• When a voltage is applied across the electrodes 112, a torque acts to align the liquid crystal molecules 111 parallel to the electric field, distorting the helical structure. This reduces the rotation of the polarization of the incident light emanating from the flash unit 100. If the applied voltage is large enough, the liquid crystal molecules 111 are almost completely untwisted and the polarization of the incident light is not rotated as it passes through the liquid crystal layer 111. This light will then be mainly polarized perpendicular to the second filter 113 (right side), and thus be blocked. By controlling the voltage applied across the liquid crystal layer in each pixel of the filter 110A, light can be allowed to pass through in varying amounts.
  • To produce a desired color temperature, in one embodiment, each individual pixel of the filter 110A may be divided into three cells, or subpixels, which are colored red, green, and blue, respectively, by additional filters (e.g. pigment filters, dye filters and metal oxide filters). The voltage applied across each subpixel can be controlled independently by electronic controller 120A to yield thousands or millions of possible colors for each pixel. Color components may furthermore be arrayed in various pixel geometries, as is understood in the art of LCD manufacture.
  • The electronic controller 120A may employ LCD electronics to instruct the filter 110A to, for example, display a red color on all pixels. This may be for example a specific shade of red corresponding to a desired flash color temperature. The filter 110A is set to this color prior to discharge of the flash unit 100. Upon discharge, the filter will then absorb light of the undesired color temperatures, and allow light of the desired color temperature to pass through. As LCDs are capable of displaying light across the entire range of the visible spectrum, the liquid crystal filter 110A is likewise capable of filtering to any desired color temperature across the entire visible spectrum.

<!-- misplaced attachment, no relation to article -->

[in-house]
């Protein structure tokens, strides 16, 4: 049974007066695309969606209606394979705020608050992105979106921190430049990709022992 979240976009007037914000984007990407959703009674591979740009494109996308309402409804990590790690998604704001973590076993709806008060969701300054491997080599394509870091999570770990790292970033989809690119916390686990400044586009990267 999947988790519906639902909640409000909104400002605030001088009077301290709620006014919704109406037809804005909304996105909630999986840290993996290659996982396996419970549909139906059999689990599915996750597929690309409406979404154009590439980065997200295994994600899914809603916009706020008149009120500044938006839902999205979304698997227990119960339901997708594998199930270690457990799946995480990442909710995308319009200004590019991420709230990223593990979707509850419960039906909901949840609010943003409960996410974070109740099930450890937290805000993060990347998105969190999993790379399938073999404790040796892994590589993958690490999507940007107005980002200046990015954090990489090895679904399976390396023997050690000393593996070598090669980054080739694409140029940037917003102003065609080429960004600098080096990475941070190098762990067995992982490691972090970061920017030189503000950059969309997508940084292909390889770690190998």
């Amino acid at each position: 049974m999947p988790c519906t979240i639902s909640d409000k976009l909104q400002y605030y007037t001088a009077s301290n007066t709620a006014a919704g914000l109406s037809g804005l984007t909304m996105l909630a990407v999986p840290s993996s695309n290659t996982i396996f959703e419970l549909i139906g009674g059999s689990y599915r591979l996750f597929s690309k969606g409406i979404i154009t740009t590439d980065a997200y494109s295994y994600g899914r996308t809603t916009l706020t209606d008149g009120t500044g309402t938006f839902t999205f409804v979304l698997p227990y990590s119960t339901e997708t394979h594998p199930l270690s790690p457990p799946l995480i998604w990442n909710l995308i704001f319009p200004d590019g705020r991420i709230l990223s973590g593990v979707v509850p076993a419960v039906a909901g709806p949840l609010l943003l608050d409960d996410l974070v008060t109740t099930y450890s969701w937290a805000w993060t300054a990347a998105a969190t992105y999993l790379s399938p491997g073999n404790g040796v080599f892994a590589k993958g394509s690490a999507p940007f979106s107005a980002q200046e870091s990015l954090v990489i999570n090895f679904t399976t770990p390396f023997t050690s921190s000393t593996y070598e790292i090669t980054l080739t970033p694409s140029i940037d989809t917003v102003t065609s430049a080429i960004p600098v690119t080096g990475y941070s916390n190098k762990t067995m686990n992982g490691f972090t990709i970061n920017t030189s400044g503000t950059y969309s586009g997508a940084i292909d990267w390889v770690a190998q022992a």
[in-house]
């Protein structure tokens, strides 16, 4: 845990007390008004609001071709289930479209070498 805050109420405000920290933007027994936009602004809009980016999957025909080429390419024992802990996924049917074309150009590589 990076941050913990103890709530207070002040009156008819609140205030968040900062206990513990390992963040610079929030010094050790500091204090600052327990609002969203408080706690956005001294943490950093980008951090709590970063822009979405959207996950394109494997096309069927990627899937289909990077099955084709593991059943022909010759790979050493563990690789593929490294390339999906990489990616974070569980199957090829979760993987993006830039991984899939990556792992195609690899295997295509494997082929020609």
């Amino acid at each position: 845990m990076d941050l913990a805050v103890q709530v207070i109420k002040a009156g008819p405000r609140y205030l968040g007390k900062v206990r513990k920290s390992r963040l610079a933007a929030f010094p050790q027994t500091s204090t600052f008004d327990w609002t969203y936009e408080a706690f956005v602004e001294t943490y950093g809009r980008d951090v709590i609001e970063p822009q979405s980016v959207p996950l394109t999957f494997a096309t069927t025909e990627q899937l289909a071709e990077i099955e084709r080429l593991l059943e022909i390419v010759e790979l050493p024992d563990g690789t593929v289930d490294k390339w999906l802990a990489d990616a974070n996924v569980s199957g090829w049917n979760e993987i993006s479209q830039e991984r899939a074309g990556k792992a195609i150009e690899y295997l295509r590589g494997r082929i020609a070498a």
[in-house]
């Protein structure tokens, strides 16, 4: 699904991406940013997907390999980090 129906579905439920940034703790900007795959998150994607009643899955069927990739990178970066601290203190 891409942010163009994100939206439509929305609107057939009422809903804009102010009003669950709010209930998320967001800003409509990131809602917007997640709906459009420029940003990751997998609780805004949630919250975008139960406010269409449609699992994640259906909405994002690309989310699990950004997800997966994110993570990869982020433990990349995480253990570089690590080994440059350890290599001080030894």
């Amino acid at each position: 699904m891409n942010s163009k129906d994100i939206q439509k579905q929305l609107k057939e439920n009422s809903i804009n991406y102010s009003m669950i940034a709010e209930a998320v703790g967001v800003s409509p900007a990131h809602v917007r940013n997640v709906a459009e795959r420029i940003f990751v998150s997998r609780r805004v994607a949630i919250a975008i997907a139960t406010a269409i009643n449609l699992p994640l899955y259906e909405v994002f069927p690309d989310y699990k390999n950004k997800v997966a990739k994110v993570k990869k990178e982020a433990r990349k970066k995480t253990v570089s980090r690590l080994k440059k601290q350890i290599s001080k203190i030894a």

• FIG. 2 illustrates the best mode presently contemplated for the adjustable light filter, however FIG. 3 is included herein to demonstrate that alternative arrangements are feasible in any number of configurations that could be arrived at by those of skill in the art with the benefit of the teachings herein. FIG. 3 illustrates a flexible filter material 115 such as a plastic ribbon with a variety of different filter colors along its length. Electronically activated rollers 114 can serve to advance and retract the material 115 to situate a desired filter color in the light path 101. The movement of rollers 114 can be under the control of electronic controller 120B. Controller 120B may thus for example cause a red-colored filter material corresponding to a desired flash color temperature to be situated in light path 101.